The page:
Dr. Reena Mehta

Uptown Allergy and Asthma

What are Mast Cells?

Mast cells are allergy cells responsible for allergic reactions. They cause allergic symptoms by releasing products called “histamine mediators” stored inside them. Mast cells can be activated by foods, medications, infections, insects, and many other potential allergic triggers.

Sometimes mast cells become defective and release mediators because of abnormal internal signals. Certain mutations in mast cells can produce an increased amount of mast cells that overproduce and spontaneously release histamine. These abnormal mast cells can grow uncontrollably and cause a variety of mast cell disorders, such as mastocytosis or mast cell activation syndrome.

What is Mast cell Activation Syndrome (MCAS)? Mast Cell Activation Syndrome is a condition in which a patient experiences repeated episodes of allergic symptoms, such as hives, swelling, low blood pressure, difficulty breathing and severe diarrhea. High levels of mast cell mediators are released during those episodes. The episodes respond to treatment with antihistamines or blockers of mast cell mediators.

What is the link between Ehlers Danlos Syndrome (EDS) & MCAS? Researchers believe that there is a link between MCAS and EDS. Mast cells adhere to proteins called fibronectin and vitronectin in the extracellular matrix, and this interaction can release various inflammatory molecules. Since EDS is caused by defects in collagen, these mutations can lead to changes in mast cell behavior, leading to MCAS. A proportion of people with hypermobile EDS (hEDS) can also have MCAS. In one study (Afrin et al. Am J Med Genet Part C Semin Med Genet 175C:226–236), 66% of patients with both a high heart rate when standing (Postural Tachycardia Syndrome or POTS) and EDS also had symptoms consistent with MCAS.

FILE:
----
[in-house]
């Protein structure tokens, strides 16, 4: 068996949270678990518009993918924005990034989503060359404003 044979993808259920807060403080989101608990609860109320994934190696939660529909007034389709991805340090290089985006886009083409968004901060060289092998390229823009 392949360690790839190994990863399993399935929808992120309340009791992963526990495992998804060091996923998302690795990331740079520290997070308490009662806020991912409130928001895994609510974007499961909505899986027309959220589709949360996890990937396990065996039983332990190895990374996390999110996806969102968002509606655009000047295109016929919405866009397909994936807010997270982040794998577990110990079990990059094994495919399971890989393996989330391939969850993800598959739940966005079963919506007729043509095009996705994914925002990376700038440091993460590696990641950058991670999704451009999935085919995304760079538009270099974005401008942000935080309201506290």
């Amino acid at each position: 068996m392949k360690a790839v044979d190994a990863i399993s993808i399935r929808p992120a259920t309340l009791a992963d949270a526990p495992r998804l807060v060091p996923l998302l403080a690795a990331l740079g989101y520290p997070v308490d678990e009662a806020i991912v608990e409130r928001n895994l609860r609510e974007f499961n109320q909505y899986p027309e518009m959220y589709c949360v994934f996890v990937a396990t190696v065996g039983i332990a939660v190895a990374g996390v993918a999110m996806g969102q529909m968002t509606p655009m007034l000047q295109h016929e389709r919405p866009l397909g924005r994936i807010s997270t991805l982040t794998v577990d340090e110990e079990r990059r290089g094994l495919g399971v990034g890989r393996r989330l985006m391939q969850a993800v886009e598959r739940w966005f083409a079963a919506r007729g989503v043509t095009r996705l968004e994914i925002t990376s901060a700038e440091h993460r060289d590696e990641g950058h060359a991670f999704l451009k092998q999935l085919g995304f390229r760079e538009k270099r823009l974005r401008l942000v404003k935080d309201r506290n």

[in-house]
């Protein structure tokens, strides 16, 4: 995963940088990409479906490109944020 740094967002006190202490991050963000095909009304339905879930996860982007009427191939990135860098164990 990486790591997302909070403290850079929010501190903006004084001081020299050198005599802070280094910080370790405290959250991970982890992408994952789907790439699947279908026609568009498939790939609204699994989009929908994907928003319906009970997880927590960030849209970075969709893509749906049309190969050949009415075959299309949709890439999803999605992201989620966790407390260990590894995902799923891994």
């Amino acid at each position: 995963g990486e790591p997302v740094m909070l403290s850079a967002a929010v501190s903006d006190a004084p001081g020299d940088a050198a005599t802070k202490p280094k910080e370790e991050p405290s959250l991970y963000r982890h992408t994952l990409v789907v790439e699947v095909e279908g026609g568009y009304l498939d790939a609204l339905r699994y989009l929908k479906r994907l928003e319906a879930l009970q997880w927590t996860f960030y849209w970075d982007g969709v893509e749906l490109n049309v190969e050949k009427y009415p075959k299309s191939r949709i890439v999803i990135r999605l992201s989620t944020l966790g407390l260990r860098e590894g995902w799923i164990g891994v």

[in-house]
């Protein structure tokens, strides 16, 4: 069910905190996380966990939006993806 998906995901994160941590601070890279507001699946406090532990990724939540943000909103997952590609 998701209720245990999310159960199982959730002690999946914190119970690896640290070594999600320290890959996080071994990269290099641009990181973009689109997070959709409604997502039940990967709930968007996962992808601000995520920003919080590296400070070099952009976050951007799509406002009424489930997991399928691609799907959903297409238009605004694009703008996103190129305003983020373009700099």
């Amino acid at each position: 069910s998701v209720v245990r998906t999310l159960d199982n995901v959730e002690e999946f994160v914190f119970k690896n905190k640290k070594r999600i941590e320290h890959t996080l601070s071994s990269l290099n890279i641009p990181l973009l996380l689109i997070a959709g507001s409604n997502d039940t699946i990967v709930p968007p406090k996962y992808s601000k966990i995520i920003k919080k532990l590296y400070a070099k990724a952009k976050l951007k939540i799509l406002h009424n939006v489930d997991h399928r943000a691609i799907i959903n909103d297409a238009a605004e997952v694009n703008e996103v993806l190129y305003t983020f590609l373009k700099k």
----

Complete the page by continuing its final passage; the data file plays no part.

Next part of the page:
What can you expect at your first visit with the Allergist? On your first visit, the physician will review your history, focusing your main concerns. This is followed by a physical exam and diagnostic testing. The first visit typically lasts about 1 hour where the physician will try to determine if you have MCAS. We will perform allergy testing to understand your allergic triggers and the physician will also obtain orders for bloodwork for a formal MCAS evaluation.

Please discontinue antihistamines for 5 days prior to your visit to perform accurate allergy testing. Decongestants without antihistamines may be taken. If you have any questions about antihistamines in your medication regimen, please contact your allergist for guidance.